Cross-cultural marriages in Taiwan have dropped by more than half over the past decade, with the number falling from a peak of 46,000 in 2001 to 20,000 last year, government statistics show.
In the first 11 months of the year, 13.5 percent of the 132,164 marriages in Taiwan involved a spouse of foreign nationality, Ministry of the Interior data showed.
This represented a clear downward trend of cross-cultural marriages in Taiwan. In 2003, 32 percent of the total marriages were between a Taiwanese national and foreign spouse, figures showed. In the same year, one in every three marriages involved a foreign national, with more than 60 percent being Chinese.
However, the number of Taiwanese-Chinese marriages fell to 12,000 last year from 26,000 in 2001, reflecting the largest decrease of 10.1 percent among any group of foreign spouses, the data showed.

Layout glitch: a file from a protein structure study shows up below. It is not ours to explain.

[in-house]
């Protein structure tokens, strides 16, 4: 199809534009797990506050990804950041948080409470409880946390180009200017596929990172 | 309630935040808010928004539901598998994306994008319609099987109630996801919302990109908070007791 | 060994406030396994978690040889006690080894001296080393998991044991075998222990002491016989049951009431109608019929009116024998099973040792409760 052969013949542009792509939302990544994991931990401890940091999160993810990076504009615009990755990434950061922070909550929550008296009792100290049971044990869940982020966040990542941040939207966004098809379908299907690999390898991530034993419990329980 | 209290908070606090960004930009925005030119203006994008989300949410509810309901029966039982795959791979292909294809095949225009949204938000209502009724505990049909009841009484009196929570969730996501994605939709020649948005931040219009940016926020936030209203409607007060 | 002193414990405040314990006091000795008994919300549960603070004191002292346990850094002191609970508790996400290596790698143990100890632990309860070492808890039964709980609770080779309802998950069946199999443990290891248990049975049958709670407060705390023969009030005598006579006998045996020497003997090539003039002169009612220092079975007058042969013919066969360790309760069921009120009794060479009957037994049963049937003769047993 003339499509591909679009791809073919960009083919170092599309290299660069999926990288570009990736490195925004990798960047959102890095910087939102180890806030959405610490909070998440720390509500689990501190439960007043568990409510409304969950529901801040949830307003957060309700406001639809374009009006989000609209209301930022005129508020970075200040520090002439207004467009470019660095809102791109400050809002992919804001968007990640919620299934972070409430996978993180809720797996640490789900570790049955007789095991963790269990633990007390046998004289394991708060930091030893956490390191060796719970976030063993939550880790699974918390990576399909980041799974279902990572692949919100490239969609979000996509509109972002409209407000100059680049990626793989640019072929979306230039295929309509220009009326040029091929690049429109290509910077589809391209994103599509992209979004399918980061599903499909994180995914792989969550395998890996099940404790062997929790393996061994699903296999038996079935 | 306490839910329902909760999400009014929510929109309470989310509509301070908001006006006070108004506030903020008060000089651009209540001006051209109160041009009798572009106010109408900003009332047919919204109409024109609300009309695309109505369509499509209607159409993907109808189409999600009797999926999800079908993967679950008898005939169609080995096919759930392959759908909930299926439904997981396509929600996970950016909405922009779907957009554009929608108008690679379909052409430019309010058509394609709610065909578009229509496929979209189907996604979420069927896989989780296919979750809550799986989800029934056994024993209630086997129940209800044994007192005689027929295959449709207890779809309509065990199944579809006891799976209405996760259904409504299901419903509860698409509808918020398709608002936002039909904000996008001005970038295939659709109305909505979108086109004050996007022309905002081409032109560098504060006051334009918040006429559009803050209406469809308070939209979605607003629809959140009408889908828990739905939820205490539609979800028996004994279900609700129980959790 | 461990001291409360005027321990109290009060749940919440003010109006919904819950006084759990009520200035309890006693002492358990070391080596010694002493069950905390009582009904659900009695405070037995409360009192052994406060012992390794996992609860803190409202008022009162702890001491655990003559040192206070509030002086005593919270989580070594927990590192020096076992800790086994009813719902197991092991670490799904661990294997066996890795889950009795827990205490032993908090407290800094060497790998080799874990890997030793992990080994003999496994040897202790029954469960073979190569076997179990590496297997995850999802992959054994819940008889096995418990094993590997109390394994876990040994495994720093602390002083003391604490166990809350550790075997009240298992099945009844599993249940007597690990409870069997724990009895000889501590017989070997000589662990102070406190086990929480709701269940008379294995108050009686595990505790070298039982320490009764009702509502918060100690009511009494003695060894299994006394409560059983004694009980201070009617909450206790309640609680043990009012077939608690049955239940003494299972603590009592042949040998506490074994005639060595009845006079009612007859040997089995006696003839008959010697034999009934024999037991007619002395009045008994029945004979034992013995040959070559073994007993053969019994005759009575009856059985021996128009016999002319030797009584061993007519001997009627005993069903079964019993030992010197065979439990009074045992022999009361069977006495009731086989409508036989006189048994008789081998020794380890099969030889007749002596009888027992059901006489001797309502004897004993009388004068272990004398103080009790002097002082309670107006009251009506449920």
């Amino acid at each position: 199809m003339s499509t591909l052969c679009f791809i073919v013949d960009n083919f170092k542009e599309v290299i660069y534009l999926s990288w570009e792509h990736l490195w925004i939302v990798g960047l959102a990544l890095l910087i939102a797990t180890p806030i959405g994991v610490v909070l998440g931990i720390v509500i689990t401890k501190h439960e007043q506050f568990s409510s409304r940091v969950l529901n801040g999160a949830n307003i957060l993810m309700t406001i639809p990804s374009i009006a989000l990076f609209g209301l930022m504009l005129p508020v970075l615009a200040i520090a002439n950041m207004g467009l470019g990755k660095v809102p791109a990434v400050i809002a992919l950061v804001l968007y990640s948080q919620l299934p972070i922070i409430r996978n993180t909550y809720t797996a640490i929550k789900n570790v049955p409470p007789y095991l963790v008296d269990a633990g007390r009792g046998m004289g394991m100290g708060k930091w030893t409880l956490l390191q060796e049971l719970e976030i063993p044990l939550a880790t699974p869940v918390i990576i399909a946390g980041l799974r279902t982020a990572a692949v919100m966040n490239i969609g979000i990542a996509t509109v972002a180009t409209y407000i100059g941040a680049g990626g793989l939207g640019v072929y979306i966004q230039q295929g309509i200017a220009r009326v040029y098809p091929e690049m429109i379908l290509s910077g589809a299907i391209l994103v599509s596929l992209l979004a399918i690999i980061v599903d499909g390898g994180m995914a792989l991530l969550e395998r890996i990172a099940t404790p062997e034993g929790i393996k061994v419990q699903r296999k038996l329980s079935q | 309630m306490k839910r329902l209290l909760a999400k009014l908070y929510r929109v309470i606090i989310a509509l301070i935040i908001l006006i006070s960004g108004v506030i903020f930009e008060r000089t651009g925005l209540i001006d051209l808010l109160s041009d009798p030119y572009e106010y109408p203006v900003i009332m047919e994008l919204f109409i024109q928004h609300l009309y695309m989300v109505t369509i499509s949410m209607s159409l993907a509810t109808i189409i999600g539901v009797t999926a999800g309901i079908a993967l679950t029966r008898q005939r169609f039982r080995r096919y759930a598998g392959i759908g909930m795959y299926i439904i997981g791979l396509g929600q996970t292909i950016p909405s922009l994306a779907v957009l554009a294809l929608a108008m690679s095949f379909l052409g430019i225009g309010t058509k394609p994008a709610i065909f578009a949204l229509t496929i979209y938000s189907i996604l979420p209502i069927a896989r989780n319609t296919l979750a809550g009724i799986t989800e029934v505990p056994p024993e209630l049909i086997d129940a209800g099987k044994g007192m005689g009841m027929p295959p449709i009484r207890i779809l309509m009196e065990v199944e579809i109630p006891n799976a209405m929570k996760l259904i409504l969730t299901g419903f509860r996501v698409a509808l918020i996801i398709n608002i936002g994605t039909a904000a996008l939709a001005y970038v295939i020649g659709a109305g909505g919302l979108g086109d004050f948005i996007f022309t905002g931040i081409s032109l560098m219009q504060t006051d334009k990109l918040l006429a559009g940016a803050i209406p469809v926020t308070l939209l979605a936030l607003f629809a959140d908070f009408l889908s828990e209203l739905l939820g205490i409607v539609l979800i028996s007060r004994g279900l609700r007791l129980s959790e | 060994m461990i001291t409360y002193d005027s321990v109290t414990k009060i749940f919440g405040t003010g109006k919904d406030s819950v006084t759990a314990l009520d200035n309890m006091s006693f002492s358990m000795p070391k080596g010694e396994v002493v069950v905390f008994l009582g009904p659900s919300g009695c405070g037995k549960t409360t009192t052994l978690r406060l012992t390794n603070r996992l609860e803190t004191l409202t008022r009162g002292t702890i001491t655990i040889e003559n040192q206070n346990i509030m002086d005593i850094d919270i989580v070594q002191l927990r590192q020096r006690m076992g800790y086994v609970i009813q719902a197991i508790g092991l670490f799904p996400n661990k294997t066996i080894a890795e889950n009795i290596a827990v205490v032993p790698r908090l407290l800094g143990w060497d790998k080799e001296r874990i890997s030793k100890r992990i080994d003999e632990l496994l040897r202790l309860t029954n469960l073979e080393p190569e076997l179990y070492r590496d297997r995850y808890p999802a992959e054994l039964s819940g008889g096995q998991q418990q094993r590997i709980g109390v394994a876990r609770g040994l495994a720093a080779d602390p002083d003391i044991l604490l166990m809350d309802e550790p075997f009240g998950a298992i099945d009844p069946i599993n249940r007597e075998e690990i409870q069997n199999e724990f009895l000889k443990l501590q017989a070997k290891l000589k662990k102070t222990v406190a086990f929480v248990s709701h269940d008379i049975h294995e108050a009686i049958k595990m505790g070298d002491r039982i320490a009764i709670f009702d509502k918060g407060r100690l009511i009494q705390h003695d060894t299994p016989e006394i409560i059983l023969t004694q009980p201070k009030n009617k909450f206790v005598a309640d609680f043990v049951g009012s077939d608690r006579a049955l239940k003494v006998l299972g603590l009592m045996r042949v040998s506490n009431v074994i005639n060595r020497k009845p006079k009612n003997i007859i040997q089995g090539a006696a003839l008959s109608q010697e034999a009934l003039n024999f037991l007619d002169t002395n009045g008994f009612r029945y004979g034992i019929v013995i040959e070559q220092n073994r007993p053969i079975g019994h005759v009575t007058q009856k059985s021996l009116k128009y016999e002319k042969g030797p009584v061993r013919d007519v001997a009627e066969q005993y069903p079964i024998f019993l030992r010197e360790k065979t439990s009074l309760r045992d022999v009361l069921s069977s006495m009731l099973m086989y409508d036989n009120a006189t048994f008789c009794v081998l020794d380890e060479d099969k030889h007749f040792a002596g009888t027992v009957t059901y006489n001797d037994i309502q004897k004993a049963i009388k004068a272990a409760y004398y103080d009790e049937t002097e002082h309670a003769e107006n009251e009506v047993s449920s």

Deputy Minister of the Interior Hsiao Chia-chi (蕭家淇) attributed the decline in the percentage of Chinese spouses (including those from Hong Kong and Macau) to difference in lifestyles and Taiwan’s fading attraction as a destination for foreign spouses.
Some policy changes might also have affected the trend, ministry officials said.
In a bid to prevent marriages of convenience between Taiwanese and foreign nationals, the ministry in 2003 made it mandatory for prospective Chinese spouses to interview with immigration officials before being granted residence in Taiwan.
The Ministry of Foreign Affairs also adopted the regulation for spouses of other nationalities, which went into effect in 2005.